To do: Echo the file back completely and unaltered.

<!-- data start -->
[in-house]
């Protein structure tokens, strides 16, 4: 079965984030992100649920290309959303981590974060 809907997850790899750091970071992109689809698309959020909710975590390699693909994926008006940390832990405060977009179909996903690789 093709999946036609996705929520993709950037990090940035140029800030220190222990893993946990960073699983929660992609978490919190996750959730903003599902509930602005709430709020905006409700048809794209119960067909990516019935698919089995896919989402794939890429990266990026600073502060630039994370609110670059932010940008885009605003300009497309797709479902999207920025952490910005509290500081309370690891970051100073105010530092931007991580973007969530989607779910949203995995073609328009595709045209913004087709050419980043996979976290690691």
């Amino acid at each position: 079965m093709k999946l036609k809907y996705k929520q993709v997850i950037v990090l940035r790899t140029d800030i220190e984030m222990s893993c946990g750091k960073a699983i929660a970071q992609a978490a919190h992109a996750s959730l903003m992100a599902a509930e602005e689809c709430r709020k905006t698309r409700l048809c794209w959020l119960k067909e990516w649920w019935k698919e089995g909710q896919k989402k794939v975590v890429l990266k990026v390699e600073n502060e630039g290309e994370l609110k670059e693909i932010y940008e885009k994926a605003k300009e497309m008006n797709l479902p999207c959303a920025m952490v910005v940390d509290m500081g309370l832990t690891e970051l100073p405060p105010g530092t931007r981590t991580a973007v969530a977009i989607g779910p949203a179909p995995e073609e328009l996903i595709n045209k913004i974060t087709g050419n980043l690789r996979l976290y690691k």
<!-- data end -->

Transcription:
[in-house]
């Protein structure tokens, strides 16, 4: 079965984030992100649920290309959303981590974060 809907997850790899750091970071992109689809698309959020909710975590390699693909994926008006940390832990405060977009179909996903690789 093709999946036609996705929520993709950037990090940035140029800030220190222990893993946990960073699983929660992609978490919190996750959730903003599902509930602005709430709020905006409700048809794209119960067909990516019935698919089995896919989402794939890429990266990026600073502060630039994370609110670059932010940008885009605003300009497309797709479902999207920025952490910005509290500081309370690891970051100073105010530092931007991580973007969530989607779910949203995995073609328009595709045209913004087709050419980043996979976290690691």
């Amino acid at each position: 079965m093709k999946l036609k809907y996705k929520q993709v997850i950037v990090l940035r790899t140029d800030i220190e984030m222990s893993c946990g750091k960073a699983i929660a970071q992609a978490a919190h992109a996750s959730l903003m992100a599902a509930e602005e689809c709430r709020k905006t698309r409700l048809c794209w959020l119960k067909e990516w649920w019935k698919e089995g909710q896919k989402k794939v975590v890429l990266k990026v390699e600073n502060e630039g290309e994370l609110k670059e693909i932010y940008e885009k994926a605003k300009e497309m008006n797709l479902p999207c959303a920025m952490v910005v940390d509290m500081g309370l832990t690891e970051l100073p405060p105010g530092t931007r981590t991580a973007v969530a977009i989607g779910p949203a179909p995995e073609e328009l996903i595709n045209k913004i974060t087709g050419n980043l690789r996979l976290y690691k």